Fishing on the Boundary Waters_NPSThe League urged its members across the country to speak up in support of the bill: “All it needs to become a reality is the help of the thousands of wildlife enthusiasts who must convince Congress that they want ACTION this session.” The legislation was signed into law by President Franklin Roosevelt in September 1937. The law was later amended to include excise taxes on handguns and archery equipment. The Act also stipulated that for states to receive federal funds, money raised from the sale of hunting licenses must be used for wildlife projects.

In just 10 years, states used Pittman- Robertson funds to purchase 900,000 acres of habitat, plant trees and grasses, and restock deer, pronghorn, elk, mountain goats, and mountain sheep to restored areas. Other activities funded by the Pittman-Robertson Act included research into wildlife problems and the establishment of hunter education programs.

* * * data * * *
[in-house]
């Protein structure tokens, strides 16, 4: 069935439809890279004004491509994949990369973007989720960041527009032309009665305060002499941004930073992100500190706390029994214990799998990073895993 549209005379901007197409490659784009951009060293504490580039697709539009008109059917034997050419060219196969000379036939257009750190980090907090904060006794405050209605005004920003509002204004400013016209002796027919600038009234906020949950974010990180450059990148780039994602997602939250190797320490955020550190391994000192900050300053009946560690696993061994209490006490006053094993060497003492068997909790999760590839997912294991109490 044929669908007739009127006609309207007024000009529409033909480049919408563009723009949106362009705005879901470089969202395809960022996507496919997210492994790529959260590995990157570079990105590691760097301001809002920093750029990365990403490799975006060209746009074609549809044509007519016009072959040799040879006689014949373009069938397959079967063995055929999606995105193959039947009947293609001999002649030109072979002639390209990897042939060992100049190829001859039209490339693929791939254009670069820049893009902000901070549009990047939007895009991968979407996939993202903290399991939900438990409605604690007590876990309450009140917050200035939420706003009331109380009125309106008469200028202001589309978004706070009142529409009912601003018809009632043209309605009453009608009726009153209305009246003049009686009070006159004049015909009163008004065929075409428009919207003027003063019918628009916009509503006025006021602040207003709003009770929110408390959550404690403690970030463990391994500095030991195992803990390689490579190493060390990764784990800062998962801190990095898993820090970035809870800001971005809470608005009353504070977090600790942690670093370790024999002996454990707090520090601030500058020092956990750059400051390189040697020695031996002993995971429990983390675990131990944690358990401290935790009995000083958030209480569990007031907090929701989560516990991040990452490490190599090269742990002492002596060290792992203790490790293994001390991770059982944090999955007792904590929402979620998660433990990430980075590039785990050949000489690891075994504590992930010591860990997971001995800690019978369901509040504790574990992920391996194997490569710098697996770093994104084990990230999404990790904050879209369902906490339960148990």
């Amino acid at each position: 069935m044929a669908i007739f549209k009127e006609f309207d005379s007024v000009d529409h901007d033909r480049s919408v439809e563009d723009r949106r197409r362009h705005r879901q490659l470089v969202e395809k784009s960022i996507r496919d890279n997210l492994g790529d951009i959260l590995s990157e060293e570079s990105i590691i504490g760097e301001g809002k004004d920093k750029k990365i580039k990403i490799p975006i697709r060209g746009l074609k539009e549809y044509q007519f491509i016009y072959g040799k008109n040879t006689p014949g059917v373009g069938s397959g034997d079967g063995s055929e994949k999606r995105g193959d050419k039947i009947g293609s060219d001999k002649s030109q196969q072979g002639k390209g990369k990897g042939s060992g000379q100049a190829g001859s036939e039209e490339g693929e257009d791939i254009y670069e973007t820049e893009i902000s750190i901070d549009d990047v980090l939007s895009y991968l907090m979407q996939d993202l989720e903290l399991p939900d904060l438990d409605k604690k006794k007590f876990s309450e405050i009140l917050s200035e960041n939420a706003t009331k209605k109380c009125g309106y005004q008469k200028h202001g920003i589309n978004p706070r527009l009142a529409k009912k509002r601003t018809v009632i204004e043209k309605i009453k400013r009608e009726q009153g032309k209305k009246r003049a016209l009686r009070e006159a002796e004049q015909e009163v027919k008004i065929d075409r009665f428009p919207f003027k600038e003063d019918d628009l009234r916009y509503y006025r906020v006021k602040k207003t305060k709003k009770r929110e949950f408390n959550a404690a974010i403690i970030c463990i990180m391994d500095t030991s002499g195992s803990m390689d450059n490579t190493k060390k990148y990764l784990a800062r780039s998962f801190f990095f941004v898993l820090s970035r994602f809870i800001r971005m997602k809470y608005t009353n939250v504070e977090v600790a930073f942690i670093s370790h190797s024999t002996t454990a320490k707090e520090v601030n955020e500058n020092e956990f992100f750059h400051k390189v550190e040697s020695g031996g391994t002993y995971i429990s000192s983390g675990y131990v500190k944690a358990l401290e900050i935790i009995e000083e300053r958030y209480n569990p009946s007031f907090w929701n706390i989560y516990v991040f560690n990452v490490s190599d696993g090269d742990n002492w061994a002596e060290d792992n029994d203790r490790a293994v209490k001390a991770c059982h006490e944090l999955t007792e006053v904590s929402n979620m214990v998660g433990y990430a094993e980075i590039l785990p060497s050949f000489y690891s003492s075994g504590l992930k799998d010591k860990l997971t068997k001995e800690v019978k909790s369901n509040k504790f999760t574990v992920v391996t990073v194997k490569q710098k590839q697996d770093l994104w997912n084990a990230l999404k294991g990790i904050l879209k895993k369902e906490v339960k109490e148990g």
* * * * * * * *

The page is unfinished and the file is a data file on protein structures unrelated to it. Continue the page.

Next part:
Following the successful implementation of Pittman-Robertson, the League raised the possibility of a similar arrangement to benefit sport fish. With the advent of World War II, Congress passed a law that imposed a 10-percent excise tax on rods, reels, creels, and artificial lures to help fund the war effort. When the war ended in 1945, however, the federal government continued to collect funds from the excise tax but deposited them into the General Fund.

In 1947, Congressman John Dingell, Sr. (MI) introduced legislation to dedicate these funds to conservation. After several unsuccessful attempts to enact this legislation, President Truman signed the Federal Aid in Sport Fish Restoration Act (also known as the Dingell- Johnson Act) into law in 1950. The excise taxes collected on fishing tackle and equipment were now to be put into a special account for apportionment to the states for sport fish restoration programs. Similar to Pittman- Robertson, this act also stipulated that to receive federal funds, states should use fishing license fees to support sport fishing.